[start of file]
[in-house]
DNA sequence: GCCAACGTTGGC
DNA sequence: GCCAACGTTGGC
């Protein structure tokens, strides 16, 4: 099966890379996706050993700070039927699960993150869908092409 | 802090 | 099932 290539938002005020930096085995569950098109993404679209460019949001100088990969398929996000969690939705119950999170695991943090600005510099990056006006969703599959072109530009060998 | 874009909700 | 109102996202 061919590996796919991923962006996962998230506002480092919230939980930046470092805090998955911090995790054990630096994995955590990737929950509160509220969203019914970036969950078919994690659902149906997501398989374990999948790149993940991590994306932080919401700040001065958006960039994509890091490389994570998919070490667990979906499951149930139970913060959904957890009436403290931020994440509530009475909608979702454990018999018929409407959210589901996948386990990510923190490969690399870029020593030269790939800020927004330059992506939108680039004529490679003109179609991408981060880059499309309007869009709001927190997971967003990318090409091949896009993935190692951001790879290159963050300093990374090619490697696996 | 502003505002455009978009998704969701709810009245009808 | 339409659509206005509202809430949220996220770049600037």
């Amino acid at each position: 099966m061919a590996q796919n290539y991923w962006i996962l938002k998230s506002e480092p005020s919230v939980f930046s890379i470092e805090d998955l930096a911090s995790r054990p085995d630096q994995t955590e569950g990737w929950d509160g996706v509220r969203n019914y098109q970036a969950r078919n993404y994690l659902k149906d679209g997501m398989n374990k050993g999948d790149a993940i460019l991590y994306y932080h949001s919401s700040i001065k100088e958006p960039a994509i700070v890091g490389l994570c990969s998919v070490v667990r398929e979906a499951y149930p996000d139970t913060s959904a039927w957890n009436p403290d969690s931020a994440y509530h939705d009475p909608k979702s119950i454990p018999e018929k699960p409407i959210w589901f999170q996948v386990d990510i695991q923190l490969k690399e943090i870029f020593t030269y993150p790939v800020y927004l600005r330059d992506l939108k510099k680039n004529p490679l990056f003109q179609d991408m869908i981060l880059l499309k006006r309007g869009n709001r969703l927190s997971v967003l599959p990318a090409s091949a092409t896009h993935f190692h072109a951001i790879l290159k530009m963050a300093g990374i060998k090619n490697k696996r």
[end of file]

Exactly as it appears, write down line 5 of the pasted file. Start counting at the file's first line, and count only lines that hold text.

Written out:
């Amino acid at each position: 099966m061919a590996q796919n290539y991923w962006i996962l938002k998230s506002e480092p005020s919230v939980f930046s890379i470092e805090d998955l930096a911090s995790r054990p085995d630096q994995t955590e569950g990737w929950d509160g996706v509220r969203n019914y098109q970036a969950r078919n993404y994690l659902k149906d679209g997501m398989n374990k050993g999948d790149a993940i460019l991590y994306y932080h949001s919401s700040i001065k100088e958006p960039a994509i700070v890091g490389l994570c990969s998919v070490v667990r398929e979906a499951y149930p996000d139970t913060s959904a039927w957890n009436p403290d969690s931020a994440y509530h939705d009475p909608k979702s119950i454990p018999e018929k699960p409407i959210w589901f999170q996948v386990d990510i695991q923190l490969k690399e943090i870029f020593t030269y993150p790939v800020y927004l600005r330059d992506l939108k510099k680039n004529p490679l990056f003109q179609d991408m869908i981060l880059l499309k006006r309007g869009n709001r969703l927190s997971v967003l599959p990318a090409s091949a092409t896009h993935f190692h072109a951001i790879l290159k530009m963050a300093g990374i060998k090619n490697k696996r």